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Humility has died. It was buried six feet under a long time ago. Everyone I know is sure of everything. And when they say they are not sure they say that is what makes them great. So if humility is gone have we lost anything, is the question we must ask ourselves. I must confess I miss humility. I long for the days of college and seminary when issues could be talked about as questions to be studied and not sides to defend. I remember the days of after graduation from seminary and receiving gifts of money and going to the bookstore and buying Hans Kung’s book Does God Exist? My wife looked at me and said we struggled through seminary all these years and the first book you buy is Does God Exist? I think we need a refund.
But why did humility die? Did our faith grow strong and we had no more questions? Did our arteries harden and we could not think of questions anymore? Had we discovered all the answers? Or did we forget to show humility before the great questions of life? I have learned two things in life that keep me humble. There is way more to know than I will ever know and the corollary to that is what I know is flavored from my perspective and life’s circumstances.
I have also learned some things I was sure of last week were wrong (children, good friends, and wives help with this knowledge). Now rest assure I am quite confident in my point of view as anyone who knows me can testify. But I try to always crack the door open to change, being wrong, or not having a full understanding of something. Gandhian philosophy says that we each have our truth and we discover the Truth when we dialogue with each other. This is the way of humility: we recognize that truth is found in others and we have only part of the story.
The problem comes when we encounter the over-believer who cannot be wrong. While they share their uncontestable viewpoint you lose the argument because you are willing to give. I have literally been in a heated discussion and to calm the heat have said I may not understand everything. And the reply was No you do not! You know I am right and you are wrong. At that time I realized winning was the most important thing to them. I have realized at this moment I cannot be heard. So I will try to get them to accept some small point (sometimes this happens and sometimes not) and then I move on. I have not given in I have moved on. This can be unsettling to them and yourself. They want victory and you have not given it to them. You feel uncomfortable because you are convinced you are right and now you must humble yourself and move on. A good retreat lets both of you return to the field on another day when maybe winning is not so important. But to stay on that battlefield may mean blood will be shed.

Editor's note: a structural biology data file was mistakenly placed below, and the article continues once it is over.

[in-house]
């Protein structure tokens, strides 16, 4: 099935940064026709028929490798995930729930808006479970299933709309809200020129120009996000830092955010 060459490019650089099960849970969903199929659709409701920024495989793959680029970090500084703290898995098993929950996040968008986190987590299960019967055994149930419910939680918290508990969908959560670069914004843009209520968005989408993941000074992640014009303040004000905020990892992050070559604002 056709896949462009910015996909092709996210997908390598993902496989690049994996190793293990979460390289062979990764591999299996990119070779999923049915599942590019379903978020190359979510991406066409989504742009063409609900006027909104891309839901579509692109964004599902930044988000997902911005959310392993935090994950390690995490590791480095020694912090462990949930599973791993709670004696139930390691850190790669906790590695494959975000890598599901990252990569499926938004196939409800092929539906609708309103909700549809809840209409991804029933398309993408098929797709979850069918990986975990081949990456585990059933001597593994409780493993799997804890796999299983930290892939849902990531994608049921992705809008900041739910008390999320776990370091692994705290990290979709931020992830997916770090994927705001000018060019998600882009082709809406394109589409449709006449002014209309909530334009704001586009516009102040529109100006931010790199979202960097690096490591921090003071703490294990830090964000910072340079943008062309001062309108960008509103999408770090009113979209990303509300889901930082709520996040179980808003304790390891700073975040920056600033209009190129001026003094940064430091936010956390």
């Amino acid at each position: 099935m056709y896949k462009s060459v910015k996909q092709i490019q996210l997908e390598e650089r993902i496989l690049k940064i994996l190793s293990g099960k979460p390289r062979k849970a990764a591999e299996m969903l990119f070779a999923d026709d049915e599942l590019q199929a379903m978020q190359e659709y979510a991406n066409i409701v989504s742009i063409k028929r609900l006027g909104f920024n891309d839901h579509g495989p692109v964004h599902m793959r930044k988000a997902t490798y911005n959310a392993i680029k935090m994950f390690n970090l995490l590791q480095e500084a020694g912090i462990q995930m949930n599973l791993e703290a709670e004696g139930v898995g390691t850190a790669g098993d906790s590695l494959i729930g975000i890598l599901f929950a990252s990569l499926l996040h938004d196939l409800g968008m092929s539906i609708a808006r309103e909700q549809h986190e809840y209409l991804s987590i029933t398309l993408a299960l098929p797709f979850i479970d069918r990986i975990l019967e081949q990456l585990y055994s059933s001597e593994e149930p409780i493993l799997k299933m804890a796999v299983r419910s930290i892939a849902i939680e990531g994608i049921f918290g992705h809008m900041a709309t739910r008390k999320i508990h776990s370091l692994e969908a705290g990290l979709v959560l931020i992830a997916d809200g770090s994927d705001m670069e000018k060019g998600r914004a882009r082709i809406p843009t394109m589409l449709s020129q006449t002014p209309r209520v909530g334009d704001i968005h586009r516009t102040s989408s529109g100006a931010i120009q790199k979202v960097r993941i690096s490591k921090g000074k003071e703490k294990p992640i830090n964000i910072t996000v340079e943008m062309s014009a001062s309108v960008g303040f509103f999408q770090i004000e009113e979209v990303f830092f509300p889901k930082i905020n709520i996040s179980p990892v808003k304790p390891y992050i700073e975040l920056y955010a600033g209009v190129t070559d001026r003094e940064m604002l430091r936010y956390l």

Humility is shattered when we do the humble brag, name drop, always want to sit in the chair of honor, or coyly demand we be recognized for our wisdom or some other desired trait. We all come into the world as narcisstic babies crying, demanding attention and our desires regardless of where and when we find ourselves. This primal cry or urge never completely leaves us. We may tend it and show some mastery but the least out of balance our lives get it can take control. And this is humility recognizing this primal selfishness that lives in each of us. To be sure selfishness helps the baby survive but at some point we need to discern is this the time and place and not let the primal scream control us.
All of religion tries to assert that humility is necessary for good relationships with the universe and others with any luck if we can show humility throughout our lives it will be said to be buried with us when we die. Because all the things we leave behind will be a testimonial to a life lived with grace, love and substance and our greatness will be recognized.